In computer science, a search tree is a tree data structure used for locating specific values from within a set. In order for a tree to function as a search tree, the key for each node must be greater than any keys in subtrees on the left and less than any keys in subtrees on the right.
The advantage of search trees is their efficient search time given the tree is reasonably balanced, which is to say the leaves at either end are of comparable depths. Various search-tree data structures exist, several of which also allow efficient insertion and deletion of elements, which operations then have to maintain tree balance.
Types of Trees
Binary Search Tree
A Binary Search Tree is a node-based data structure where each node contains a key and two subtrees, the left and right. For all nodes, the left subtree's key must be less than the node's key, and the right subtree's key must be greater than the node's key. These subtrees must all qualify as binary search trees.
The time complexity for searching a binary search tree in the average case is O(log n).
B-trees are generalizations of binary search trees in that they can have a variable number of subtrees at each node. While child-nodes have a pre-defined range, they will not necessarily be filled with data, meaning B-trees can potentially waste some space. The advantage is that B-trees do not need to be re-balanced as frequently as other self-balancing trees.
Due to the variable range of their node length, B-trees are optimized for systems that read large blocks of data. They are also commonly used in databases.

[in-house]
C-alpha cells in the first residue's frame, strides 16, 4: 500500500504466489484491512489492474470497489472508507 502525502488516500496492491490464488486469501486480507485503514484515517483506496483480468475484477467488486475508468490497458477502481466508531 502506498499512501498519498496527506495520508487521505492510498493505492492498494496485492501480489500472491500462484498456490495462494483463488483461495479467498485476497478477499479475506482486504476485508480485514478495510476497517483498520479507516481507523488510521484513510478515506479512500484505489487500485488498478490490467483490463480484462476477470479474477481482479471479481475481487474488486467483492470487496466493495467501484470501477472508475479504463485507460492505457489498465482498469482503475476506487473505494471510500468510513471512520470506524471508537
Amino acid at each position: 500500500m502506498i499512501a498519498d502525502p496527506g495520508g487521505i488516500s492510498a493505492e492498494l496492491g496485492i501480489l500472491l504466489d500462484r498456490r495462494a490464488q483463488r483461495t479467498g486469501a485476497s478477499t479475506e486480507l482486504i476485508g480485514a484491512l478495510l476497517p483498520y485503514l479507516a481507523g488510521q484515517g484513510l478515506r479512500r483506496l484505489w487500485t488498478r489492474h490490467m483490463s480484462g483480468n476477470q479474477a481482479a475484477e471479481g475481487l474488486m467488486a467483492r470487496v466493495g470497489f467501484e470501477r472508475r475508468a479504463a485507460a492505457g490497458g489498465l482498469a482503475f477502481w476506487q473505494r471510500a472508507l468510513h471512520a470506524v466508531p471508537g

The time complexity for searching a B-tree is O(log n).
An (a,b)-tree is a search tree where all of its leaves are the same depth. Each node has at least a children and at most b children, while the root has at least 2 children and at most b children.
a and b can be decided with the following formula:
The time complexity for searching an (a,b)-tree is O(log n).
Ternary search tree
A ternary search tree is a type of trie that can have 3 nodes: a lo kid, an equal kid, and a hi kid. Each node stores a single character and the tree itself is ordered the same way a binary search tree is, with the exception of a possible third node.
Searching a ternary search tree involves passing in a string to test whether any path contains it.
The time complexity for searching a ternary search tree is O(log n).
Searching for a Specific Value
Assuming the tree is ordered, we can take a key and attempt to locate it within the tree. The following algorithms are generalized for binary search trees, but the same idea can be applied to trees of other formats.
search-recursive(key, node) if node is NULL return EMPTY_TREE if key < node.key return search-recursive(key, node.left) else if key > node.key return search-recursive(key, node.right) else return node
searchIterative(key, node) currentNode := node while currentNode is not NULL if currentNode.key = key return currentNode else if currentNode.key < key currentNode := currentNode.left else currentNode := currentNode.right
Searching for Min and Max
In a sorted tree, the minimum is located at the node farthest left, while the maximum is located at the node farthest right.
findMinimum(node) if node is NULL return EMPTY_TREE min := node while min.left is not NULL min := min.left return min.key
findMaximum(node) if node is NULL return EMPTY_TREE max := node while max.right is not NULL max := max.right return max.key